Provocation and Responsibility

By Jeremy Horder | Go to book overview

2
The Seventeenth Century

When men had a glowing ambition to excel in all manner of feats and exercises they naturally conceived that manslaughter in an HONEST way . . . was the most chivalrous and gentlemanly of all their achievements.1

It was during the seventeenth century2 that the foundations of the modern doctrine of provocation were laid. That is to say, threshold conditions for the availability of the mitigation provided by the doctrine were developed. These were clearly what the modern lawyer would consider to be an early analogue of the present combination of factual or subjective, and evaluative or objective, criteria for desert of mitigation.3 These developments will be considered in due course.

None the less, it has proved tempting for commentators to overemphasize continuities with the past, a mistake perhaps due to fear of error or to a wish not to satisfy historical curiosity simply for the sake of it. It has been a costly mistake. If seventeenth-century developments are set in their proper historical context, they reveal a highly distinctive legal superstructure erected on the late medieval foundations, a superstructure rather different from that which now governs the law.4


1. A PUZZLE ABOUT THE CATEGORIES OF SUFFICIENT PROVOCATION

The seventeenth century is traditionally associated with two important developments concerning the doctrine of provocation. The first was confirmation that the doctrine was no condescension to deliberate killings out of pure cold-blooded revenge for a provocation given; only provoked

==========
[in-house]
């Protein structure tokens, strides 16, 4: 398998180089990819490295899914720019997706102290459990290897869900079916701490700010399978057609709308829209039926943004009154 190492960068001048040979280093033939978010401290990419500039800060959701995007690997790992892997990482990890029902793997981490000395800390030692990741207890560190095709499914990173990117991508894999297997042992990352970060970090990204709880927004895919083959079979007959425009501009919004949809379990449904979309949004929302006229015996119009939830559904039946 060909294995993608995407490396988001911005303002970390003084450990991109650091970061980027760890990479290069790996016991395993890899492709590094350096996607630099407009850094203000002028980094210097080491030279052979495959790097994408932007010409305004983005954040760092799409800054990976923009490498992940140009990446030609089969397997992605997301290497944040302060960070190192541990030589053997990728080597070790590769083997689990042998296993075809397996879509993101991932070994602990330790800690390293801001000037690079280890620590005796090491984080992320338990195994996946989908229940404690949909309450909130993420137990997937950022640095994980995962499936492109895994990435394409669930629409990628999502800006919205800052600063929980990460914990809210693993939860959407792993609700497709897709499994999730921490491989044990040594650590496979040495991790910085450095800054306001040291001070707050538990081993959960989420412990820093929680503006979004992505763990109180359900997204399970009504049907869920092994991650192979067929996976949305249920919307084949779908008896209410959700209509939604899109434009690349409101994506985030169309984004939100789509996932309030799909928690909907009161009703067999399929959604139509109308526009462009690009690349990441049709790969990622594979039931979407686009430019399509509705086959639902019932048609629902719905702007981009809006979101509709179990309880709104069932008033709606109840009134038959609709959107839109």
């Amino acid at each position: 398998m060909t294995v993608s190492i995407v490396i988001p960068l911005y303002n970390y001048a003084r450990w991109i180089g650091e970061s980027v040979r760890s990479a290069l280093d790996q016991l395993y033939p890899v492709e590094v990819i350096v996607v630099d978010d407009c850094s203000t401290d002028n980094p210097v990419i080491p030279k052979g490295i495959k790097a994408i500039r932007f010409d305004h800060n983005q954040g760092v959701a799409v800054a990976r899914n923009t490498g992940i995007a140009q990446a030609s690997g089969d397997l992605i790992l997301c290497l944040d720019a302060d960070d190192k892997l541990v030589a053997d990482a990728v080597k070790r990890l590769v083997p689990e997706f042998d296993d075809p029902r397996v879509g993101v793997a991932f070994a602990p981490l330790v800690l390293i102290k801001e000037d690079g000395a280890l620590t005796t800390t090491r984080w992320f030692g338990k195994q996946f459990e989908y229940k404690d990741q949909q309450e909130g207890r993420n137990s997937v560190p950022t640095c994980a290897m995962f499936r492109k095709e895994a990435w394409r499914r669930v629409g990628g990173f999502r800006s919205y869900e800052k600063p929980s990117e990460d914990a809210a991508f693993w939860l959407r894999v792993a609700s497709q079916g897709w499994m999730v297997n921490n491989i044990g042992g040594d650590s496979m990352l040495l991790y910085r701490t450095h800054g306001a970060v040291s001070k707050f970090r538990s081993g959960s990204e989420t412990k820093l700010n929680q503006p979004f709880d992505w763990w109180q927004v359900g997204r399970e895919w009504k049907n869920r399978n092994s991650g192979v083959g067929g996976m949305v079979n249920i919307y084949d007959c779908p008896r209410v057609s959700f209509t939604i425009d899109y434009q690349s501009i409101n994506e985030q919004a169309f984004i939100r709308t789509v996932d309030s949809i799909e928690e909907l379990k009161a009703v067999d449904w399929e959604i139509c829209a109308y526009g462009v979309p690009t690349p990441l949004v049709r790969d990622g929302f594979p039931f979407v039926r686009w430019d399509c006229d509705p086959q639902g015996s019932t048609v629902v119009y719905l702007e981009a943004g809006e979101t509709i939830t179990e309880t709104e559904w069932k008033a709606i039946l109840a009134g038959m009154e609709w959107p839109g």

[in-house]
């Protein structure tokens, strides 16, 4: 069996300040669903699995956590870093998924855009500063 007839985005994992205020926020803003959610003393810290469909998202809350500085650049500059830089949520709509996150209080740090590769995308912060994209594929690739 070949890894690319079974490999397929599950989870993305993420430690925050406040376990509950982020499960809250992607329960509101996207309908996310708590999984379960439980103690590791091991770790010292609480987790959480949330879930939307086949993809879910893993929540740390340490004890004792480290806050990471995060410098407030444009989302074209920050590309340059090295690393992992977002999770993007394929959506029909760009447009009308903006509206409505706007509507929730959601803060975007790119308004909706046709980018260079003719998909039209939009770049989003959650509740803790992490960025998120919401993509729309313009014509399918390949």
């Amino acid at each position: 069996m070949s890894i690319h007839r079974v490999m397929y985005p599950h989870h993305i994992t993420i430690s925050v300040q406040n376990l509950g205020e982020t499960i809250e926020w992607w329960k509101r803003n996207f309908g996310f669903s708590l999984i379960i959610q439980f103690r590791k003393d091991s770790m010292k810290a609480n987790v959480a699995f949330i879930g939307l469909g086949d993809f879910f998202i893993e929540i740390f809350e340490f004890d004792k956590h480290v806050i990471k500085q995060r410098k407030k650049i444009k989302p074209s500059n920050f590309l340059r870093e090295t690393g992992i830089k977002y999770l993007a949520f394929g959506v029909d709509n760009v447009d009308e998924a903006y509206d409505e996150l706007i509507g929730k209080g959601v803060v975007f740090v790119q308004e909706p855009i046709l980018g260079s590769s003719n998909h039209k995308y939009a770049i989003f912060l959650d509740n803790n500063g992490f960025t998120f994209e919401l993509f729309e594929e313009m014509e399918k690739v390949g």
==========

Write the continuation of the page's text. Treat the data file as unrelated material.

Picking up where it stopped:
____________________
1
Anonymous Irish duellist, cited by Baldrick ( 1965: 102).
2
Included within the notion of '17th-c.' developments will be developments naturally belonging to it, or reflecting explanatory light on it, such as the cases of R. v. Mawgridge ( 1707) Kel. 119, and R. v. Tooley ( 1709) 2 Ld. Raym. 1296; Holt KB 485, and the 16th- and 18th-c. writers on honour. The classification is largely one of convenience.
3
For the meaning of the factual-subjective and evaluative-objective criteria, see Introd. above.
4
The ensuing sections contain a good deal of citation from 16th-, 17th-, and 18th-c. writers and cases. It is hoped that this will not make reading the chapter too wearisome. It is simply too difficult to capture the real flavour of the early modern mind by second-hand explanation rather than by citation and accompanying commentary.

-23-

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Provocation and Responsibility
Table of contents

Table of contents

  • Title Page iii
  • General Editor's Introduction vi
  • Preface vii
  • Acknowledgements viii
  • Contents ix
  • Abbreviations x
  • Table of Statutes xiii
  • Table of Cases xiv
  • Introduction 1
  • 1- The Early Centuries Of Development 5
  • 2- The Seventeenth Century 23
  • 3- Honour, Anger, and Virtue 43
  • 4- Anger as Outrage 59
  • 5- The Rise of Loss Of Self-Control 72
  • 6- Justifying Mitigation Morally 111
  • 8- Excusing Action in Anger 156
  • 9- Anger, Mitigation, and Gender 186
  • References 199
  • Index 205
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